Bad Luck Books
Press Release: This isn’t your average memoir; it’s a mixture of humor, true crime, and adventure as Suzie Ivy takes you through her mid-life career of being the first female police officer in a rural Arizona community. She’s known for pink handcuffs, a Glock named Clint, and a bad ass attitude while holding tightly to her trademark smile. Her granddaughter dubbed her The Princess Cop and she imagines her jewel encrusted tiara perched on her head at a slightly crooked angle. The reviews for Bad Luck Cadet and Bad Luck Officer have a common thread, “Emotional, heartfelt, tenacious, and motivating…I laughed until I cried.” Available in paperback and ebook.
*Actual Academy Video has been added if you scroll down the page. The first is us waiting in the lobby before hell starts (I’m the blonde). The Sgt. seen is not our class sergeant but would become one of my favorite advisers. The next video is our first introduction to Sgt. Dickens. I’m the second person in the fifth row, I’m short and in the shadows. Also enjoy fun at the shooting range. I’m the first shooter (though you really can’t see me) and Philip Rodriguez is the third.
Bad Luck Cadet – The Kindle Book Review says “Bad Luck Cadet by Suzie Ivy, takes us on Suzie’s journey through the police academy. At age 44 Suzie is recovering from a broken hip, overweight and coming to grips with her now empty nest. She sees an advertisement in a window for the police academy and decides it just might be the change she is looking for.
The story describes just what torture cadets endure to come out the other side as police officers. You’ll laugh at some of it, cringe at some and (I swear) feel the pain along with her in other parts. What will be the most compelling is her steely determination to see it through and graduate.
She is supported by her husband and two daughters, but, ridiculed by her son. Suzie’s classmates will rise to the challenge and admire her willingness to succeed.
It’s a great story that demonstrates that it is never too late to change course and that if you have the determination you can be whoever you want to be. A great read!”
Bad Luck Officer – A Review by J Leslie (Amazon Top 500 reviewer) I read an awful lot of books. I investigate an awful lot of books before I read them. When I come across one where there are only five star ratings showing my suspicion meter starts going haywire. No way everybody can like one book that much, right? Got to be some hanky panky going on, right? Well, in this case I can answer with two resounding “no’s”. This novel IS that good and there is absolutely nothing fishy going on.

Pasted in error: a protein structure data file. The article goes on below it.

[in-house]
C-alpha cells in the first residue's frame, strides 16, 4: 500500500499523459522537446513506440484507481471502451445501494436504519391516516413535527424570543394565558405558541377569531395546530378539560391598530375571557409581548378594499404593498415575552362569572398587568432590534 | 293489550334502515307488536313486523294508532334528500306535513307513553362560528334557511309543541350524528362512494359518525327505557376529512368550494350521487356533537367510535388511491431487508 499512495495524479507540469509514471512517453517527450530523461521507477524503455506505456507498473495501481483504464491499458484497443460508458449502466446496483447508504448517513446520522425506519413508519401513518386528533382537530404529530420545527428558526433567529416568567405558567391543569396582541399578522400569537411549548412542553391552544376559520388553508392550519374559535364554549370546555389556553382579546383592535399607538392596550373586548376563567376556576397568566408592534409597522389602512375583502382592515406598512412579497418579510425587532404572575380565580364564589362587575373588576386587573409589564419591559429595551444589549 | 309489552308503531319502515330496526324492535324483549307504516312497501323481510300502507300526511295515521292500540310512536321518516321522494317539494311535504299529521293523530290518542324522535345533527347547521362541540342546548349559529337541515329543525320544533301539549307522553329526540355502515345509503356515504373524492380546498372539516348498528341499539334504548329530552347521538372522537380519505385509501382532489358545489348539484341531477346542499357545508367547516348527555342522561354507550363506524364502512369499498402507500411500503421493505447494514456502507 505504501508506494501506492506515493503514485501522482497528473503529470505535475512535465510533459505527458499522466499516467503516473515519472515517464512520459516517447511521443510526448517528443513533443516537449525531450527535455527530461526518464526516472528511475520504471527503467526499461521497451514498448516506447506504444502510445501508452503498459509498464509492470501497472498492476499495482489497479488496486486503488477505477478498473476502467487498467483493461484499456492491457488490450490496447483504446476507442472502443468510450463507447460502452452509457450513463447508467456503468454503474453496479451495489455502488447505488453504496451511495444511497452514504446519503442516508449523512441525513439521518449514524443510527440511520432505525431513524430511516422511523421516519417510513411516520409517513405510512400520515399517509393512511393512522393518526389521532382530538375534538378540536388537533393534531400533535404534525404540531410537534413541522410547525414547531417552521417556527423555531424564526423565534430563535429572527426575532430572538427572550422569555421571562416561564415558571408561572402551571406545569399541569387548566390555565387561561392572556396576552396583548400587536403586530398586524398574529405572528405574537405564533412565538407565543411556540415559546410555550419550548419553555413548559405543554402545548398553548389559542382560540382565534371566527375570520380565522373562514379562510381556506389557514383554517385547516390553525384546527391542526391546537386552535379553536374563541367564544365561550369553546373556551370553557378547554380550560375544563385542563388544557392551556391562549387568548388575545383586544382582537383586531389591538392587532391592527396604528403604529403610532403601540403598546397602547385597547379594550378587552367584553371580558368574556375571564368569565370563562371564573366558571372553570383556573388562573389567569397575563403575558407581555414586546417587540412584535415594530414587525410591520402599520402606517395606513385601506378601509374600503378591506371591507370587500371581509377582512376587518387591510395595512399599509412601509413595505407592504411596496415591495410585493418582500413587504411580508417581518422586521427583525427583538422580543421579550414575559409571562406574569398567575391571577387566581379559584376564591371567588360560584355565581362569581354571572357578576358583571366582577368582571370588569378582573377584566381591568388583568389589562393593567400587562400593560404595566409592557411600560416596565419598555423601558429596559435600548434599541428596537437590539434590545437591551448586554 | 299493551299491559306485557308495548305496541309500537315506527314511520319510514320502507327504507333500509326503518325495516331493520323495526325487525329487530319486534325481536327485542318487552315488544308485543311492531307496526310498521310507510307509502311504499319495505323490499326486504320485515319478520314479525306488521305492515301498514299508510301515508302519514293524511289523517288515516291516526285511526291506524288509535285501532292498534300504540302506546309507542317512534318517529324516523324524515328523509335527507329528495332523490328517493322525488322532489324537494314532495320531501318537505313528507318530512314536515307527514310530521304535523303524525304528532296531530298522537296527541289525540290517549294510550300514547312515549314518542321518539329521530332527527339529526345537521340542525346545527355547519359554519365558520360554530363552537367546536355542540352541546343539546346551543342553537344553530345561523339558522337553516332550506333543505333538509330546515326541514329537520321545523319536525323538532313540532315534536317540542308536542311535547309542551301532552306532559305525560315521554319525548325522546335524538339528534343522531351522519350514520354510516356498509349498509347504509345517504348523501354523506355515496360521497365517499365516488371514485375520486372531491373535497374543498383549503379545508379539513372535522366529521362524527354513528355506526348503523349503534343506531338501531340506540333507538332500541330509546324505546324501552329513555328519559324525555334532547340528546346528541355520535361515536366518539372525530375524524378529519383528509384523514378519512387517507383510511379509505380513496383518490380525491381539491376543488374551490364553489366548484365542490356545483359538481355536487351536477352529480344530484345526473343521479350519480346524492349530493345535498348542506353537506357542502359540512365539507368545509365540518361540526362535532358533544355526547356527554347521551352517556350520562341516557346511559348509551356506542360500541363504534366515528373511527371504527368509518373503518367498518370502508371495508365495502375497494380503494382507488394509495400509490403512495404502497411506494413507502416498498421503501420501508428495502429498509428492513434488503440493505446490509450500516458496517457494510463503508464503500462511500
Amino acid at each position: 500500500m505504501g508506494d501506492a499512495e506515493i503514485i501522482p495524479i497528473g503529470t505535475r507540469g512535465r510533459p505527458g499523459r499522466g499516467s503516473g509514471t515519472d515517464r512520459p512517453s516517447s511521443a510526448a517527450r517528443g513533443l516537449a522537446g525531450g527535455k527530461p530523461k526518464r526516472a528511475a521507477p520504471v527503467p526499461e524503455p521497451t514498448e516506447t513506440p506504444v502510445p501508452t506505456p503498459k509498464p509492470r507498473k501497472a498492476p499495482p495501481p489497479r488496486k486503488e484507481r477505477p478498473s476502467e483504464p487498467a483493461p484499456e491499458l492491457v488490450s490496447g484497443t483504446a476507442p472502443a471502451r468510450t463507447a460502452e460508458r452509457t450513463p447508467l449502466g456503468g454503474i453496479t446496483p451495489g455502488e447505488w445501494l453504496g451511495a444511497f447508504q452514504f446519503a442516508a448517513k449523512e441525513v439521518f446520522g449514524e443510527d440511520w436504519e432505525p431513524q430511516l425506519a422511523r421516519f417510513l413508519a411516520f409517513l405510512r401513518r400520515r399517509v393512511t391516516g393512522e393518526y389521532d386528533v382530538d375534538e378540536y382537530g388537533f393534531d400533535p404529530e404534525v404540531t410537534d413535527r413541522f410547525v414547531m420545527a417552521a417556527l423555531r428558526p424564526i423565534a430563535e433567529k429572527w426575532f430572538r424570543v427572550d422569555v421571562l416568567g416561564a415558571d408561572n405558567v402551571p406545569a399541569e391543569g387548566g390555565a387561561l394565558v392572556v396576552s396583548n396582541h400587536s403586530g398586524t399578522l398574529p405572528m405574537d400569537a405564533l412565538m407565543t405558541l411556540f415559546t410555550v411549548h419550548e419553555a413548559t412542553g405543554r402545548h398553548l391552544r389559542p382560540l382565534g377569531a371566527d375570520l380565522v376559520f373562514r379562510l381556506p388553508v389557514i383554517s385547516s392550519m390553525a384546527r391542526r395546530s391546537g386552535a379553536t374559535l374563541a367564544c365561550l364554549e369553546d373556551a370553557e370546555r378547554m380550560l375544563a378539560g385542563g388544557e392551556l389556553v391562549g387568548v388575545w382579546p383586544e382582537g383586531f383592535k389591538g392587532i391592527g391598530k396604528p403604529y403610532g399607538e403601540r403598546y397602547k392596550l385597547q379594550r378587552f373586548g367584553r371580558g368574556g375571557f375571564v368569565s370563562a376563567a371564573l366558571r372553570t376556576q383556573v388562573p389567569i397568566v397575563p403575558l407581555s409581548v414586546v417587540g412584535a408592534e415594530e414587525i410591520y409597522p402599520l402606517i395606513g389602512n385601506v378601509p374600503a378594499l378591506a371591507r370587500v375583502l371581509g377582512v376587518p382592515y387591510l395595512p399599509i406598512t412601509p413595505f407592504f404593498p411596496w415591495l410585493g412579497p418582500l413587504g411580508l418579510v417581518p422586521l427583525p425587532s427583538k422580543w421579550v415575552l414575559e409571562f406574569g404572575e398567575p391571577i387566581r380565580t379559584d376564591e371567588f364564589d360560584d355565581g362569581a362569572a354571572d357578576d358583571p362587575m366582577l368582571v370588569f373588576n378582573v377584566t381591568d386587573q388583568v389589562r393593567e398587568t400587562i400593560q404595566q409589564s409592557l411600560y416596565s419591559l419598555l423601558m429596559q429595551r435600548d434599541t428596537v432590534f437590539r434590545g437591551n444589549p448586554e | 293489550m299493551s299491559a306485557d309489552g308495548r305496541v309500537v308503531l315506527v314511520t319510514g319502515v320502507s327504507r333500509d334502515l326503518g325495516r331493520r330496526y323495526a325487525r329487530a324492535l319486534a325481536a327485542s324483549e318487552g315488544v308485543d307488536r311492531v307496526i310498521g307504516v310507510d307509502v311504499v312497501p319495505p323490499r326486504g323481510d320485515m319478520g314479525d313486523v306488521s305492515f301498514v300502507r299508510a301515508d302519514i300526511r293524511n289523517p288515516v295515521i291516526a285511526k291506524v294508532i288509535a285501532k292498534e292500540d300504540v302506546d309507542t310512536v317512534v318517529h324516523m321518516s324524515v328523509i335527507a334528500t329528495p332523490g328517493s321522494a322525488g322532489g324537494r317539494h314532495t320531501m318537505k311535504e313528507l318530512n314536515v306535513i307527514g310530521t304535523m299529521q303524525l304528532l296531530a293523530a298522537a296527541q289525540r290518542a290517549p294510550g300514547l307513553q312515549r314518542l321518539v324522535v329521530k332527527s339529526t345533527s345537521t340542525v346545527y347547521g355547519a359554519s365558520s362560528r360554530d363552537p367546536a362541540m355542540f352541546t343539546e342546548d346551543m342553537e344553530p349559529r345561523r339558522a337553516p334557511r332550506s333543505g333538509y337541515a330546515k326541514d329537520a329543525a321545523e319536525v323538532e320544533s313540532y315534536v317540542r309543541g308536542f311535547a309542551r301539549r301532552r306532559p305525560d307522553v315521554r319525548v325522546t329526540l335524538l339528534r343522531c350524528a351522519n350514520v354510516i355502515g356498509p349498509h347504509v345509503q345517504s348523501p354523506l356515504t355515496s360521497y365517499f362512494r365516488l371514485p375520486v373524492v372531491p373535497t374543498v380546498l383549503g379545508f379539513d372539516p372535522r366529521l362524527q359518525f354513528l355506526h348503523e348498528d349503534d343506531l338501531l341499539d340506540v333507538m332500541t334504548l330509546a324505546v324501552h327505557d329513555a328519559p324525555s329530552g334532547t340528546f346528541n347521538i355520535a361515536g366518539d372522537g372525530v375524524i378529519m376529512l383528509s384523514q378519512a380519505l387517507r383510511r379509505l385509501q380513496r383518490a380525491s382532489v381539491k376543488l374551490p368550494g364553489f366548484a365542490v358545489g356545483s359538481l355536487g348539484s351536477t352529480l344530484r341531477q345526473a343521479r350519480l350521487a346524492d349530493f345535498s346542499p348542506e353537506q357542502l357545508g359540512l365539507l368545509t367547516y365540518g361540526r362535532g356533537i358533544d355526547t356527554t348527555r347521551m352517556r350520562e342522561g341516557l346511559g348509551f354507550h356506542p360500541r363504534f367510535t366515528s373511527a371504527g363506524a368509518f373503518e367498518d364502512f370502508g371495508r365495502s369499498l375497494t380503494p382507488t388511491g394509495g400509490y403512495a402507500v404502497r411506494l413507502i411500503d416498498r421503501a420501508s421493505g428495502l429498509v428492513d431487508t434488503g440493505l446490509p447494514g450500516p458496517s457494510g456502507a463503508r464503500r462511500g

I read Bad Luck Cadet and was, quite surprisingly from my point of view, blown away. I loved it but anybody can hit the target once in a while. Ha! From now on I am going to have to check my pessimism at the door where the writing of this police officer is concerned. Not only can she tell a story but she can make you truly anticipate when the next installment will come out.
Suzie Ivy is one of those rare individuals, a natural story teller. She takes real life events and includes just the right amount of detail to allow the reader to completely understand what the situation is. She has a natural turn of phrase so that people not involved with law enforcement can understand the hilarity or futility or ridiculous nature of her first several years as a police officer. The training aspects aren’t glossed over but they also aren’t repeated so often that they become boringly redundant. The mistakes she makes, whether funny or potentially dangerous, are presented in all their truthful glory. The very human side of police work is depicted here. Sometimes it’s funny, more often it will be tragic. I can only imagine that Officer Ivy must be an incredibly wonderful person to have on your side and the victims of the crimes she investigates are lucky to have her working her brains out for them.
Read this book if you have ever been curious about what actually goes on inside a police department. Inside the parts and places we as civilians never get to see. Reading Suzie’s story is very much like doing a ride-along in the front seat of her patrol car, you never know what’s going to happen at the beginning of shift, but you know at the end that you’ve been on one heck of an adventure. For those of you who want specific information, there is some profanity in the book but probably not nearly as much as actually happens. It wouldn’t be realistic if she had tried to leave it all out. And I’m sure some of the stories have been added to or edited somewhat in order to make the novel both readable and able to pass the legal litmus test. I am eagerly awaiting the third book in the series. Too bad Suzie would have to quit the job I love to read about in order to be able to write faster. No, I don’t want that so I’ll simply learn to be more patient.